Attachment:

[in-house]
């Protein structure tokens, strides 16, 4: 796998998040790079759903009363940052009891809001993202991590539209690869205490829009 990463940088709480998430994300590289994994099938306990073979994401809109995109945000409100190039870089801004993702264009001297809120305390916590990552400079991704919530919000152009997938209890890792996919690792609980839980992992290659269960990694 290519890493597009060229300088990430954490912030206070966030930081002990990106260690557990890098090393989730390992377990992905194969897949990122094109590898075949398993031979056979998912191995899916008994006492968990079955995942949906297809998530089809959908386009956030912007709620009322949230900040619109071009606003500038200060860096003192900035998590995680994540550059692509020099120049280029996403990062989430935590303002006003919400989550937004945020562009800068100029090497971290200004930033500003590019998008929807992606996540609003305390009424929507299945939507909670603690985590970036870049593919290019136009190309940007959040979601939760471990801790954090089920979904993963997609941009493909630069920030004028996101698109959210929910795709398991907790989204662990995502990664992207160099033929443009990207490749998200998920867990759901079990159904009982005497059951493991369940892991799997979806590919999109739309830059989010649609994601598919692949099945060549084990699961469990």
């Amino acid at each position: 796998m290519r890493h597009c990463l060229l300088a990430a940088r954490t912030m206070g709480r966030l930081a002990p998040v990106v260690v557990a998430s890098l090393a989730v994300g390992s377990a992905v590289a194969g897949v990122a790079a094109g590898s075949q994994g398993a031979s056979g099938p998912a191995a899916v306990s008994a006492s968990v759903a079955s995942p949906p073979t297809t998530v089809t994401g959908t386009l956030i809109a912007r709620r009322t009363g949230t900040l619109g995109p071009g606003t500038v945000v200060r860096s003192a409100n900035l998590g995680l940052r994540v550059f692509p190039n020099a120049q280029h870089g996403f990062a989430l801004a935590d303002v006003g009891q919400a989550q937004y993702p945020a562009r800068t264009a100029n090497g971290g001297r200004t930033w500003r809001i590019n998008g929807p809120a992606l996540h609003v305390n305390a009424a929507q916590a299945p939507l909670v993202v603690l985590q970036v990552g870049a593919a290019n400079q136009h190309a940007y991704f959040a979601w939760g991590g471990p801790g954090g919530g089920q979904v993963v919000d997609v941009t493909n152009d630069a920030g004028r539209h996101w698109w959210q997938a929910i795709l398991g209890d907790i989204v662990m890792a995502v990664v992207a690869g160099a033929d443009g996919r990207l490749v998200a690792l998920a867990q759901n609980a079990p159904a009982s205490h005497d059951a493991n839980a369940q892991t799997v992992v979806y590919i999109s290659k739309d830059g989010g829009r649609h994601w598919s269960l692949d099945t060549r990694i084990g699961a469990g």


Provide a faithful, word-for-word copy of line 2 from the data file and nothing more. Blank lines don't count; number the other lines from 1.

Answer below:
């Protein structure tokens, strides 16, 4: 796998998040790079759903009363940052009891809001993202991590539209690869205490829009 990463940088709480998430994300590289994994099938306990073979994401809109995109945000409100190039870089801004993702264009001297809120305390916590990552400079991704919530919000152009997938209890890792996919690792609980839980992992290659269960990694 290519890493597009060229300088990430954490912030206070966030930081002990990106260690557990890098090393989730390992377990992905194969897949990122094109590898075949398993031979056979998912191995899916008994006492968990079955995942949906297809998530089809959908386009956030912007709620009322949230900040619109071009606003500038200060860096003192900035998590995680994540550059692509020099120049280029996403990062989430935590303002006003919400989550937004945020562009800068100029090497971290200004930033500003590019998008929807992606996540609003305390009424929507299945939507909670603690985590970036870049593919290019136009190309940007959040979601939760471990801790954090089920979904993963997609941009493909630069920030004028996101698109959210929910795709398991907790989204662990995502990664992207160099033929443009990207490749998200998920867990759901079990159904009982005497059951493991369940892991799997979806590919999109739309830059989010649609994601598919692949099945060549084990699961469990």